Small businesses are more frequently becoming the targets of non-practicing entities (NPEs). Commonly referred to as “patent trolls,” NPEs charge businesses with patent infringement in order to extort money from them.
RPX, a provider of patent risk management solutions, has found that within the last year, 68 percent of the defendants involved in NPE cases were private companies and 61 percent had less that $100 million in revenue. Furthermore, according to the Wall Street Journal, the volume of NPE patent suits has increased almost 600 percent over the past five years.
But today, RPX launched its new online tool that allows users to find patent data relevant to demand letters. With this new development, smaller businesses now have a resource to turn to when faced with NPE pressures, and most importantly, it’s free to use.
Named RPX Search, the database contains information on 8 million patents, 6 million docket entries, 300,000 parties and 45,000 litigation cases. Any business, small or large, can research background on the sender or co-defendants, information on patents related to the litigation and details on other litigations filed on the same patents or by the same sender. Moreover, the online search engine can help companies assess and evaluate the potential risk they face from the NPE before paying for legal counsel.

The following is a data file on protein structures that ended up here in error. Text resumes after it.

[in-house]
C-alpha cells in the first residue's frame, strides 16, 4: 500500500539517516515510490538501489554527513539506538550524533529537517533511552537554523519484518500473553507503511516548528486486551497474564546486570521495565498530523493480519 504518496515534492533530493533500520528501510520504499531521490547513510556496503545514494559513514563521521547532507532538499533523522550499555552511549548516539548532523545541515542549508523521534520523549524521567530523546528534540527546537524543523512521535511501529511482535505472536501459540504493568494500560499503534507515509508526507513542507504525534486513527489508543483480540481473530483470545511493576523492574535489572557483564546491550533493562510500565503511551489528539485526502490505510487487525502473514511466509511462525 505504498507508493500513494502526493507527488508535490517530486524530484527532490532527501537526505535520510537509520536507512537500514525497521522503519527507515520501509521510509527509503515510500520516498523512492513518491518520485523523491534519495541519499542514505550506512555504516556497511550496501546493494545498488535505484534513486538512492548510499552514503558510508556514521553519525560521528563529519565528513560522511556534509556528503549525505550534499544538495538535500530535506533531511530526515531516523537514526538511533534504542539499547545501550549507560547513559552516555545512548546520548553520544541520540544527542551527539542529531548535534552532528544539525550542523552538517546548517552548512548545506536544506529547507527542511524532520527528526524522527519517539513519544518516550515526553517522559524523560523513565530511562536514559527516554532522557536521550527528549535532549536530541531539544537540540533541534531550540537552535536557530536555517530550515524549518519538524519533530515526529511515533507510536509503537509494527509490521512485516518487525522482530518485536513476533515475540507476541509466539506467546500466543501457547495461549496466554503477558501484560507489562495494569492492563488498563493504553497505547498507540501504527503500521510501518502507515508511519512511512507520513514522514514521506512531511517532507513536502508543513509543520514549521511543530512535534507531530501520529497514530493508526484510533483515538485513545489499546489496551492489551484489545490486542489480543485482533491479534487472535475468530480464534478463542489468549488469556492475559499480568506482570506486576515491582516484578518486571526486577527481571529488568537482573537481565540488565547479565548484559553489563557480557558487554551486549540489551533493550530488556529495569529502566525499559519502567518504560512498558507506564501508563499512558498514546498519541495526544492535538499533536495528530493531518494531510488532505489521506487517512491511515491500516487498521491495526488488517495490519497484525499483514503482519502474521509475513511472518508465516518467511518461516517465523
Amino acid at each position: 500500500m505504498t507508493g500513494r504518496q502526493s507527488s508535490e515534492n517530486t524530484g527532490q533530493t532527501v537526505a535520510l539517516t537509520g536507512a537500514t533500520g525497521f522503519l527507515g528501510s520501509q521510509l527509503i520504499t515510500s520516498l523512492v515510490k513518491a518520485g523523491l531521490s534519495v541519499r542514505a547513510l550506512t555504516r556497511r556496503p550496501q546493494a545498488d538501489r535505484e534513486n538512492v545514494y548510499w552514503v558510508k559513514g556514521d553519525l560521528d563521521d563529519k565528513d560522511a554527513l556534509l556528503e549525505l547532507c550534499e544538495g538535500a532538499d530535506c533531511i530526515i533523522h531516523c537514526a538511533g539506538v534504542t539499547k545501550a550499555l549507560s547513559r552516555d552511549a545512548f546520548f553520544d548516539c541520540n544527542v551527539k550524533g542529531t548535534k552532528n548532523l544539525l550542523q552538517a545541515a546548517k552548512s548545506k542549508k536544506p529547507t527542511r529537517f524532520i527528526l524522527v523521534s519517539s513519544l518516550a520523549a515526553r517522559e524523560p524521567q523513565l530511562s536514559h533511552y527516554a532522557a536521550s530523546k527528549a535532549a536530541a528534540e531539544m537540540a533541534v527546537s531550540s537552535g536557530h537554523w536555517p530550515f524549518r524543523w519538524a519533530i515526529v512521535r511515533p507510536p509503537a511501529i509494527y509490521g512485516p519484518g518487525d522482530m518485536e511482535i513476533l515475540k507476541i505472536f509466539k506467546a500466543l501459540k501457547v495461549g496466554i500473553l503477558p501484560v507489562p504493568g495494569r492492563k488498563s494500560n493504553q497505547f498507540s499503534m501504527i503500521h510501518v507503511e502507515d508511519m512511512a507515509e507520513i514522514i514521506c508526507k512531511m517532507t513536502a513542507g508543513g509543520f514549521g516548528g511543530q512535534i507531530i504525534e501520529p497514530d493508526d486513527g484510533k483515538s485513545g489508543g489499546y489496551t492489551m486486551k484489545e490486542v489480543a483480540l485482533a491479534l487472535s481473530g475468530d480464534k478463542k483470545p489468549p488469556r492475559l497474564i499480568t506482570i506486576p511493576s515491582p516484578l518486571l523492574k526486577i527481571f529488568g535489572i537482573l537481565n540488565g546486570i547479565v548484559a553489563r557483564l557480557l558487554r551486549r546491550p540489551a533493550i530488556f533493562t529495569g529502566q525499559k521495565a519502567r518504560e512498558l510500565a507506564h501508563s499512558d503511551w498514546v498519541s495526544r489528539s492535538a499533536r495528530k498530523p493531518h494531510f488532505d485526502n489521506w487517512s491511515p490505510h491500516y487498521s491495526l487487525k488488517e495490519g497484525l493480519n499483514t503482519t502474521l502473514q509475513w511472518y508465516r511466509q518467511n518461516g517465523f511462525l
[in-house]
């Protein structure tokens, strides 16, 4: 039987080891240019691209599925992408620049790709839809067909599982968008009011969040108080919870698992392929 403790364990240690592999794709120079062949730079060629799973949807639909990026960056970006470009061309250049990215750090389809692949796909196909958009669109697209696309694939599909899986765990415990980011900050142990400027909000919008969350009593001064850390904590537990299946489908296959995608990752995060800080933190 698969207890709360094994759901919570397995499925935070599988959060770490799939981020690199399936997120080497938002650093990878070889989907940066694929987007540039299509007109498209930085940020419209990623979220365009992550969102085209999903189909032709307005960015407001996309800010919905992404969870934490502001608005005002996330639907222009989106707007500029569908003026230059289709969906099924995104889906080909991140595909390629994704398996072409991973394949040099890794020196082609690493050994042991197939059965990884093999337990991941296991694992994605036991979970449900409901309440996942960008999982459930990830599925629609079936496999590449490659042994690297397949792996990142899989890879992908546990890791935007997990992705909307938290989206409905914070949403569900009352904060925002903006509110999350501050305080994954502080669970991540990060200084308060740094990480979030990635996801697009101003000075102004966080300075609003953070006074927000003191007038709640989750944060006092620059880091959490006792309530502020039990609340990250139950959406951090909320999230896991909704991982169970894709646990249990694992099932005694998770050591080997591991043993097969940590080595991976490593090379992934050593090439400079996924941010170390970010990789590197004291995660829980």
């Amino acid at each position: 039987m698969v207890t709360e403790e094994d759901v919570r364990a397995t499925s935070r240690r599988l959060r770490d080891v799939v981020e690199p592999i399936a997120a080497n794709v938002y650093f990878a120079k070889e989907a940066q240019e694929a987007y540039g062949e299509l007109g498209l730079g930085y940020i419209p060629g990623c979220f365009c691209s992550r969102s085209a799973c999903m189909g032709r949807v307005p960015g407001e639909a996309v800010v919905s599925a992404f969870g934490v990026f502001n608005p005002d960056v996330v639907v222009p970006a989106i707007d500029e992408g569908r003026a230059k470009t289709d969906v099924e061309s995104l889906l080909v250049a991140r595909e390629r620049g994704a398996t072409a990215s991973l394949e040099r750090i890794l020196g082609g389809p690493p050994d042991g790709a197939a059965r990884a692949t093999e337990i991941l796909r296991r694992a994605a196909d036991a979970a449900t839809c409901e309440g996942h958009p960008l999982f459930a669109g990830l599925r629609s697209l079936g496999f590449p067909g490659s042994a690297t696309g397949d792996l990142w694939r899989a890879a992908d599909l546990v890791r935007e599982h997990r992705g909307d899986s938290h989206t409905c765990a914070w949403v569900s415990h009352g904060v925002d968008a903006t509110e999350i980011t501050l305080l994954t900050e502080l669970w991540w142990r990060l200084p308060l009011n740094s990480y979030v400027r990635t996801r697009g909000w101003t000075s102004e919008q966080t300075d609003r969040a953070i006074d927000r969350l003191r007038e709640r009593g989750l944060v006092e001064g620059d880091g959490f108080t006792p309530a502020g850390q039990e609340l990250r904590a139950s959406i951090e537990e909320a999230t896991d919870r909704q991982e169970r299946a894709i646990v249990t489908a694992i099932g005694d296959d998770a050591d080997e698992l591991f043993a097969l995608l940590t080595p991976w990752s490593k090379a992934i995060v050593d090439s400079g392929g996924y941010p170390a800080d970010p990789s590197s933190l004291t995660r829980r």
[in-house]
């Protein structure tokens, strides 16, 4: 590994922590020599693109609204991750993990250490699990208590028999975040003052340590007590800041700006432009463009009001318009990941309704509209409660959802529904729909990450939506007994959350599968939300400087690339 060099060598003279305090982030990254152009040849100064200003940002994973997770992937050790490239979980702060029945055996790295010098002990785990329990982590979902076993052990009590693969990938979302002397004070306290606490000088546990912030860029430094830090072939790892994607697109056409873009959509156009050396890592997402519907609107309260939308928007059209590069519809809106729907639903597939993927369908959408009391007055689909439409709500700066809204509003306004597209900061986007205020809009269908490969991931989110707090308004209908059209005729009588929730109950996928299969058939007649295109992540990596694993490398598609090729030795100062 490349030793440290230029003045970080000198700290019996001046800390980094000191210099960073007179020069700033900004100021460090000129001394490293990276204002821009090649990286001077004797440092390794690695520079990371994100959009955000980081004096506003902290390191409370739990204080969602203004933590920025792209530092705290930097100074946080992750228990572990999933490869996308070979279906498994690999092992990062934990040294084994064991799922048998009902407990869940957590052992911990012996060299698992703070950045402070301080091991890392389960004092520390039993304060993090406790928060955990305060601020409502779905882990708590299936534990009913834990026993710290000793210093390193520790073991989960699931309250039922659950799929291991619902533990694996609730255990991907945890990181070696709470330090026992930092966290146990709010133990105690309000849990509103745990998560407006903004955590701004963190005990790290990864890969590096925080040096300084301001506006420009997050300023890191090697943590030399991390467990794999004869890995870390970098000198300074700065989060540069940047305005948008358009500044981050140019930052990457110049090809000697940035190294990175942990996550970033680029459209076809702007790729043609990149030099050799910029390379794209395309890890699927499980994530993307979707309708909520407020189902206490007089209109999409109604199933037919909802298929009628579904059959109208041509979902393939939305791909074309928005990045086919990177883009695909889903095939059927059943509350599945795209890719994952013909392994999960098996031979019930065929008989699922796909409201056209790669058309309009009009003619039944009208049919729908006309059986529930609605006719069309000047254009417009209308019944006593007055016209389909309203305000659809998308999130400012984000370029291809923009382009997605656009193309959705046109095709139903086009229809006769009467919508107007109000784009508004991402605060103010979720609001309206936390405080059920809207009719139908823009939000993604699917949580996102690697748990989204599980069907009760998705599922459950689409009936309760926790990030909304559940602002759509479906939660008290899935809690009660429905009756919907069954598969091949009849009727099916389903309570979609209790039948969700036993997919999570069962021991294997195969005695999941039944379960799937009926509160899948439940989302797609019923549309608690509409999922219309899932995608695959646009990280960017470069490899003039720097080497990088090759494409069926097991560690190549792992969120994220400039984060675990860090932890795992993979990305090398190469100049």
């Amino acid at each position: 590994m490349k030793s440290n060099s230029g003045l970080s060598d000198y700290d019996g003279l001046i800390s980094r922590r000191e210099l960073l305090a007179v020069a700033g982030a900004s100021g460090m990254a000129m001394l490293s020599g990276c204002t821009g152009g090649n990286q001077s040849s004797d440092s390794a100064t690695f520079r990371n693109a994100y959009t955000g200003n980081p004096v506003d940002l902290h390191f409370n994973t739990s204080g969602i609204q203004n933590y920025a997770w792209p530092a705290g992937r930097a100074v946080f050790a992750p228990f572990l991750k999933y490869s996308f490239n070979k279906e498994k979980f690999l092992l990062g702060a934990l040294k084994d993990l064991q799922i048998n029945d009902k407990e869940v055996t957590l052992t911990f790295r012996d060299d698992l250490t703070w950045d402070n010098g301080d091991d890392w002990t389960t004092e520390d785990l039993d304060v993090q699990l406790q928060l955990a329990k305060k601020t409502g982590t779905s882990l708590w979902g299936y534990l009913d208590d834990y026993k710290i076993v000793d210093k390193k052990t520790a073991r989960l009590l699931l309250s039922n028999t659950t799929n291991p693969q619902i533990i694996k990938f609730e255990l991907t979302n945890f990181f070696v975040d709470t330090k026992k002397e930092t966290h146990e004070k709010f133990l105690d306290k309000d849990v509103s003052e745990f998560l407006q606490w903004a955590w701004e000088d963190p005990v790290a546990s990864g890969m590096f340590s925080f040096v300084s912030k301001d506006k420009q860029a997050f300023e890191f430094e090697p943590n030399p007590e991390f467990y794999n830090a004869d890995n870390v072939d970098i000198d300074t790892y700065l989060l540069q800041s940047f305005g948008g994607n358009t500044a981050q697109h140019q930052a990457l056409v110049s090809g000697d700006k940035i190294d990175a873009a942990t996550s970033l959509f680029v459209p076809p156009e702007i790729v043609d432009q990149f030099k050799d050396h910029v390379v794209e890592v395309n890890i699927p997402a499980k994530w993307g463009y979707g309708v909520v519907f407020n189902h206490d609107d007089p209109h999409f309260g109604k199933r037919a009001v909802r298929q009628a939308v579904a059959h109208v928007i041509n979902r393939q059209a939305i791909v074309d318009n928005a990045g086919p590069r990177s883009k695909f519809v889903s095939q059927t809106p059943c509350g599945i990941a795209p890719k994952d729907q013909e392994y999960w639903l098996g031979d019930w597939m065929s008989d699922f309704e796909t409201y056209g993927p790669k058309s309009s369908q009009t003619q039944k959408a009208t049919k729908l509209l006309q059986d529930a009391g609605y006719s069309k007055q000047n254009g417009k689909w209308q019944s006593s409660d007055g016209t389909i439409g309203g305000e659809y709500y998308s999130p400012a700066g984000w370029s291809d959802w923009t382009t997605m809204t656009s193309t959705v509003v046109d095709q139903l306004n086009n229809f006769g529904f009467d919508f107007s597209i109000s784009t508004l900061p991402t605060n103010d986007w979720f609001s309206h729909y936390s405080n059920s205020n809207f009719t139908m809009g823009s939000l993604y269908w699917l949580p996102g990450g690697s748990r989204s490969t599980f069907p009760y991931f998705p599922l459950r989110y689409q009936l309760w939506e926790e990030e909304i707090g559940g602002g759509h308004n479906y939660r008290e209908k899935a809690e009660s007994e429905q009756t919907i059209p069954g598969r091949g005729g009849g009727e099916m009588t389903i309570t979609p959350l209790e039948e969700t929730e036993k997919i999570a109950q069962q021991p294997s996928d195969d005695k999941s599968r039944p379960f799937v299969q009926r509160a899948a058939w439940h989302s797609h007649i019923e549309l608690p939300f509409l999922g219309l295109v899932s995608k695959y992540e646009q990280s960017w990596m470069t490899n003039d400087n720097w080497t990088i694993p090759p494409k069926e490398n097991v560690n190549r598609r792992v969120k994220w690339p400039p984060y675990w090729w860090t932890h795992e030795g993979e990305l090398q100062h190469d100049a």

"We are pleased to put our substantial database amassed over the past six years to work for small businesses, who currently have no free resource to help assess demand letters, gauge their threat and credibility, or learn about the accusing entity," said John A. Amster, chief executive and co-founder of RPX. "We hope every business facing this problem takes advantage of this service. The more companies that participate, the more we can increase information transparency that will reduce the cost associated with patent risk."
RPX Search is the first free online database providing public access to research on patents, litigations and entity data in one source. With this new tool, smaller businesses now have a resource to rely on in the fight against patent trolls. However, the battle is far from over as the Senate still struggles to more forward with patent legislation.